Internet of Things
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YouTube is reported to be considering ways to better reward the onscreen talents who attract millions of subscribers to its channels. It needs to do so in order to benefit from their growing audience appeal across multiple platforms.
YouTube’s reported plan to reward its onscreen talent better is overdue. While it is wrong to see YouTube as an aspiring TV network, in this respect the comparison is relevant: Platforms, like networks, need to retain the talent that keeps viewers coming back. Especially when the competition for eyeballs is getting fiercer and the talent is getting more powerful.
Among teen demographics, in particular, the popularity of those vloggers who have built their profile via YouTube is striking. Adults may struggle to understand the appeal of stars like PewDiePie but their ability to build a digital audience is something traditional media simply cannot match. However, in terms of monetizing that audience, traditional media is starting to make its play: UK vlogger Zoella’s debut novel Girl Online – which has already broken a number of sales records in the UK – is one of a growing number of examples of how YouTubers are using traditional media rather than the video platform to monetize their audience.
So what role does YouTube play in this new media ecosystem? Is it destined to be merely the platform through which talent can build an audience, only to monetize it elsewhere? Reports suggest that Zoella earned several hundred thousand dollars last year from YouTube, though some of that was from product placement rather than her share of YouTube’s ad revenue. For a twentysomething star, that is a lot of pocket money. But it looks like being dwarfed by the revenue from her book. Will traditional media – TV, book publishing, or even radio – have the last laugh by making proper money out of the stars that YouTube created?
YouTube can argue that, in the maturing online video market, advertisers’ budgets are growing exponentially, and that its stars will soon feel the benefit of that shift. But, while it is still the dominant video publisher by far, YouTube has to justify taking a reported 45% of the ad revenue generated by its onscreen talent’s content. The risk for YouTube is that its home-grown stars – such as PewDiePie – will look to migrate their millions of fans onto their own platforms, rather than using YouTube. The risk for the talent, conversely, is that in moving away from YouTube, they lose their audience. And that risk means we don’t expect an exodus anytime soon.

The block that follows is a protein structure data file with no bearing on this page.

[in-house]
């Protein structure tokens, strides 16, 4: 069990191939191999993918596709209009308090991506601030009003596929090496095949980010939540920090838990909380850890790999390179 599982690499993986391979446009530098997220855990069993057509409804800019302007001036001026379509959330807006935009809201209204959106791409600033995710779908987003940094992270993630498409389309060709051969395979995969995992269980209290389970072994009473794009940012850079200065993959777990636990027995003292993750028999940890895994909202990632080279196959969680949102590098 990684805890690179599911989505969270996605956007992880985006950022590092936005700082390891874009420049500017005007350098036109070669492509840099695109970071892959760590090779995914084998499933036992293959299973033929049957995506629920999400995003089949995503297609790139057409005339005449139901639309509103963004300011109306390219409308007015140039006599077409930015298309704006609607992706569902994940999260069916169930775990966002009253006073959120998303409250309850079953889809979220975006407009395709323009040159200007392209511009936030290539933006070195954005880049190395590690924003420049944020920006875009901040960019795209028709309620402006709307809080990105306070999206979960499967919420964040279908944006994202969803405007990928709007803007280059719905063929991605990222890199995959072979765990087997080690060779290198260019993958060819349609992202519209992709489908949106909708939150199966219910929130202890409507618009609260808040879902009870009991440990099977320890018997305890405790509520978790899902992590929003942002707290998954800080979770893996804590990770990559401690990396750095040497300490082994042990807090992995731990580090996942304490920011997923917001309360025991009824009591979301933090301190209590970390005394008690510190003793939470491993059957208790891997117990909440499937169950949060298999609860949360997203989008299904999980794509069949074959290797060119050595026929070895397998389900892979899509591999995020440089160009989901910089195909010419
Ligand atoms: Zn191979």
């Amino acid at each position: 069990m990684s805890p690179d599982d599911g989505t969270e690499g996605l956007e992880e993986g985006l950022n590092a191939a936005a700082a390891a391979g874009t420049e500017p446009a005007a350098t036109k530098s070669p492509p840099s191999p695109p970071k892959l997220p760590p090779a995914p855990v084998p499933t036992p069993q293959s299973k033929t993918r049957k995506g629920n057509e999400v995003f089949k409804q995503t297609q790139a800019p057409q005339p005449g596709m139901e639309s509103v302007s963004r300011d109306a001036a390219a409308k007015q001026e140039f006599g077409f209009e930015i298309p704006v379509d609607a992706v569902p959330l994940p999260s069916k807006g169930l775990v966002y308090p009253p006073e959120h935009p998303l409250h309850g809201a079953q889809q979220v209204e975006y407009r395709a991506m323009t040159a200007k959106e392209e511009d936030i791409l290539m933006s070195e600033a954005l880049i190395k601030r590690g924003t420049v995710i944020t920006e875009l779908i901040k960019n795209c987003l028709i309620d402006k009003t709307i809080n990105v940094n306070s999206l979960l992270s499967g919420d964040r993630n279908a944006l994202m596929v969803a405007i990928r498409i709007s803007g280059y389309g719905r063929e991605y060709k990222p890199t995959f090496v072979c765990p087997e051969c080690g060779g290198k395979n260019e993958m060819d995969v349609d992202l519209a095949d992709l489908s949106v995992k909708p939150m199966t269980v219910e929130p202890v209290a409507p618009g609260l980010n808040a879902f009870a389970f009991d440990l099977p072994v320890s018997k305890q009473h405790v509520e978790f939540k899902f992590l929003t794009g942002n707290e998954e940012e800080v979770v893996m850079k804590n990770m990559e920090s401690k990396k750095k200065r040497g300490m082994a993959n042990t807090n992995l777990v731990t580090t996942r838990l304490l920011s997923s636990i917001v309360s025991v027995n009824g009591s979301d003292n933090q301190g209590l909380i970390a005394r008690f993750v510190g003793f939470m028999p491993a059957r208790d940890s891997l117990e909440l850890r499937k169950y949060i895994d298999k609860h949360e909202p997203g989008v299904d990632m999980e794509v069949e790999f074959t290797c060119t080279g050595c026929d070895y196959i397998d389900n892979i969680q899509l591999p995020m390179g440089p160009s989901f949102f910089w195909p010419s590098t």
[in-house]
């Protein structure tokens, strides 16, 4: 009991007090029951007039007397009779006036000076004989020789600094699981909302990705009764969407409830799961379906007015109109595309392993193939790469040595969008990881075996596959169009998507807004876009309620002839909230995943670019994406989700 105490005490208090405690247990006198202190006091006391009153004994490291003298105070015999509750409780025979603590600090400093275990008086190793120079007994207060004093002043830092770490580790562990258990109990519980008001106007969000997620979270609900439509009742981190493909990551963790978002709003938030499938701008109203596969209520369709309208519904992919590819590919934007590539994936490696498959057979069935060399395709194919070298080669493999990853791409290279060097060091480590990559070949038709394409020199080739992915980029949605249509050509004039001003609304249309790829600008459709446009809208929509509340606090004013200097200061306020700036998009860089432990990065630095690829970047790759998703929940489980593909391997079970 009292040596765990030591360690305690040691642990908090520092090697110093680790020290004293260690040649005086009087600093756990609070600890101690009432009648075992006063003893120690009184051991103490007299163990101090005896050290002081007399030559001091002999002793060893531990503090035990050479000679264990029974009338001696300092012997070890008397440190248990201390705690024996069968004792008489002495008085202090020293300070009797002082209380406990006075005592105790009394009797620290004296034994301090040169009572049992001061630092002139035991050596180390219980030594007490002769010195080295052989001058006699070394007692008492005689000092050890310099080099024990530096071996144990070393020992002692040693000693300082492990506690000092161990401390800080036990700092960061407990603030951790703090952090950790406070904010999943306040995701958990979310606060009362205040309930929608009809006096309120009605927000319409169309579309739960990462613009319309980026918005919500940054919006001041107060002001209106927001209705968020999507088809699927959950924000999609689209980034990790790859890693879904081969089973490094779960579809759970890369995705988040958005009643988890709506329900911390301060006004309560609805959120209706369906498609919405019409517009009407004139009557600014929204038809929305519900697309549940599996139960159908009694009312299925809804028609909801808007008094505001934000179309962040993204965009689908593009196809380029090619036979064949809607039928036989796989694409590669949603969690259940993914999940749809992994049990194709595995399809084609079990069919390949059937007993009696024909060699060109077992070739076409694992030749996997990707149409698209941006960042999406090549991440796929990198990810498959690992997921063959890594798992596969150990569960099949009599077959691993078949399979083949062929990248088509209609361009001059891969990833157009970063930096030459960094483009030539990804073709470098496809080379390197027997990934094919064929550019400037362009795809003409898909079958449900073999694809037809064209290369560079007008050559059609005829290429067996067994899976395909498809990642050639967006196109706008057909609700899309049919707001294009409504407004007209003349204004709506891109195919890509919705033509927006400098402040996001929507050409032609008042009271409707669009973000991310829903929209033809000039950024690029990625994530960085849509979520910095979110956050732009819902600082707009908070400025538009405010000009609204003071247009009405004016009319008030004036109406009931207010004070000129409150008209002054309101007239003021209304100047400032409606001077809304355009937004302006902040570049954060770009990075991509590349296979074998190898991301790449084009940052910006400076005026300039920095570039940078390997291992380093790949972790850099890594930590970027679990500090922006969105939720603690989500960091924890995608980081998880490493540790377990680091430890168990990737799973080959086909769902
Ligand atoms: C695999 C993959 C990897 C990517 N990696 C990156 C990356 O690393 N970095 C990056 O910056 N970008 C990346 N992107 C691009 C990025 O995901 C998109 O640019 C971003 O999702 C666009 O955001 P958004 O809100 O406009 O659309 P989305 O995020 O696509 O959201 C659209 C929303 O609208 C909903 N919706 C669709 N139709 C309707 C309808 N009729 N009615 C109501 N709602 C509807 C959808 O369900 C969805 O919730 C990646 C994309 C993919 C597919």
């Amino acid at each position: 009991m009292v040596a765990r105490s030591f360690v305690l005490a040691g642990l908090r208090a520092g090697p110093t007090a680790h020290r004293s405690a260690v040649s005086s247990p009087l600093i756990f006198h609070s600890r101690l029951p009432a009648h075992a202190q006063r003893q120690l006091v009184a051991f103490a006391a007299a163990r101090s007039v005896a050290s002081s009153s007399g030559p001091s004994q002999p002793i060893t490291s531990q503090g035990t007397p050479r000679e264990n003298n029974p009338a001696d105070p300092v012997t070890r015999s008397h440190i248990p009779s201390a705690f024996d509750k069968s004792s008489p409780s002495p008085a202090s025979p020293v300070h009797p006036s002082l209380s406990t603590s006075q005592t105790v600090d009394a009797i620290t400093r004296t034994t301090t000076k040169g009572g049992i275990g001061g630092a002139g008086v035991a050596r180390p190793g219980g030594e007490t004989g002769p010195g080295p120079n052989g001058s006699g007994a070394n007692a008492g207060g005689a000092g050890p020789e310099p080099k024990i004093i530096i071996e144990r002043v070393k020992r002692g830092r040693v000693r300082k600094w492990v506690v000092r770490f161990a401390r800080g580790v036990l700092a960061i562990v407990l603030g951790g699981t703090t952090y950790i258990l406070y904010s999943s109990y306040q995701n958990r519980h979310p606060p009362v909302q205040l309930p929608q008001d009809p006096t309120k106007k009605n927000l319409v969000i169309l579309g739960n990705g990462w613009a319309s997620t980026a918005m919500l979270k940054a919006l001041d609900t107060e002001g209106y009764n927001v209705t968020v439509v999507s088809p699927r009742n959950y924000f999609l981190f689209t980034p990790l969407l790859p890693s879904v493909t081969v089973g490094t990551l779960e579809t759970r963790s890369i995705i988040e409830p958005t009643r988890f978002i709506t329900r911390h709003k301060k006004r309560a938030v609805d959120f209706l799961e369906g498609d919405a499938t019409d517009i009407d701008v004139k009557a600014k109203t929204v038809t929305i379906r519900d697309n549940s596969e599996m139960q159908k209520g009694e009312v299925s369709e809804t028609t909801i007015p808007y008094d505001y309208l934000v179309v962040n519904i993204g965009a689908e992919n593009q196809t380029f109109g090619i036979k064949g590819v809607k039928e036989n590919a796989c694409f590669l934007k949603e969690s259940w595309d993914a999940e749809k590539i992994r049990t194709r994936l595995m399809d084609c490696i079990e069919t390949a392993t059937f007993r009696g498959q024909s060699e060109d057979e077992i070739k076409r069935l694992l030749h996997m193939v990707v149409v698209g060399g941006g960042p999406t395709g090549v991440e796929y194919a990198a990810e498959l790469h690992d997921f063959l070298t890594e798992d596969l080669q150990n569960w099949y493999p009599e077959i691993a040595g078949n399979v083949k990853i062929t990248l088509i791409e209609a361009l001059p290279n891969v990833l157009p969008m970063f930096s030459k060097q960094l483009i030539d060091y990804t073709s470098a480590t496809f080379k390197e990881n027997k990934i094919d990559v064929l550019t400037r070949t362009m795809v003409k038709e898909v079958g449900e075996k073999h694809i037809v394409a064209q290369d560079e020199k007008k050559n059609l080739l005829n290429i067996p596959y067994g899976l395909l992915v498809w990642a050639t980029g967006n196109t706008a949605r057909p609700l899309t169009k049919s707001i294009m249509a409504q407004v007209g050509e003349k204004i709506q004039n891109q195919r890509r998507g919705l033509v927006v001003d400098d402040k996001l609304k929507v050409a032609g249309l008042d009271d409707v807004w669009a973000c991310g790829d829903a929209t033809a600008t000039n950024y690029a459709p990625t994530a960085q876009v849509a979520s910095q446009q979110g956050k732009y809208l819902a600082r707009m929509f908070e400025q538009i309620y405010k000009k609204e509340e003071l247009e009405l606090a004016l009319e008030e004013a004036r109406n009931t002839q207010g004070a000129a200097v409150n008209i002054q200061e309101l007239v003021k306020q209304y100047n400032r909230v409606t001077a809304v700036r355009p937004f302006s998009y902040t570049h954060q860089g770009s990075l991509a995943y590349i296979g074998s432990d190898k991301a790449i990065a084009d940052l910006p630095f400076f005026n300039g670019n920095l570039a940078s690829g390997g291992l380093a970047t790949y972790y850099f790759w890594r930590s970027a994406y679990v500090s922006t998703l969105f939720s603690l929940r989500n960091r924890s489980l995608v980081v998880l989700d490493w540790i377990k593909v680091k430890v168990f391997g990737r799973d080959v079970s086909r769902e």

But some in the video space are starting to gamble that the future is not just about YouTube: Now that most of the multichannel networks (MCNs) are part-owned by big media players, we expect them to morph into multiplatform networks (MPNs) – whose content is delivered via as many outlets as possible – as they seek to make themselves less reliant on YouTube.
YouTube’s strength should not be underestimated but nor should its invincibility. Its role must evolve, so that it can, like an old-style talent agency, manage and monetize its stars. If traditional media want to snap up popular vloggers to sprinkle magic dust onto their own products, YouTube needs to benefit from that. Giving extra love (and money) to its talent may seem like an old media strategy, but it’s also a sensible one for now.
Service Provider Markets
ByMike Roberts 01 Oct 2018
Verizon 5G Home is a milestone in the telecoms market because it is the first large-scale commercial launch of broadband services based on 5G technologies, albeit not on a fully standardized version of those technologies.
ByEvan Kirchheimer 26 Apr 2018
Service provider interest in justifying 5G investment through its potential to open new revenue streams from the enterprise segment is growing ever greater.
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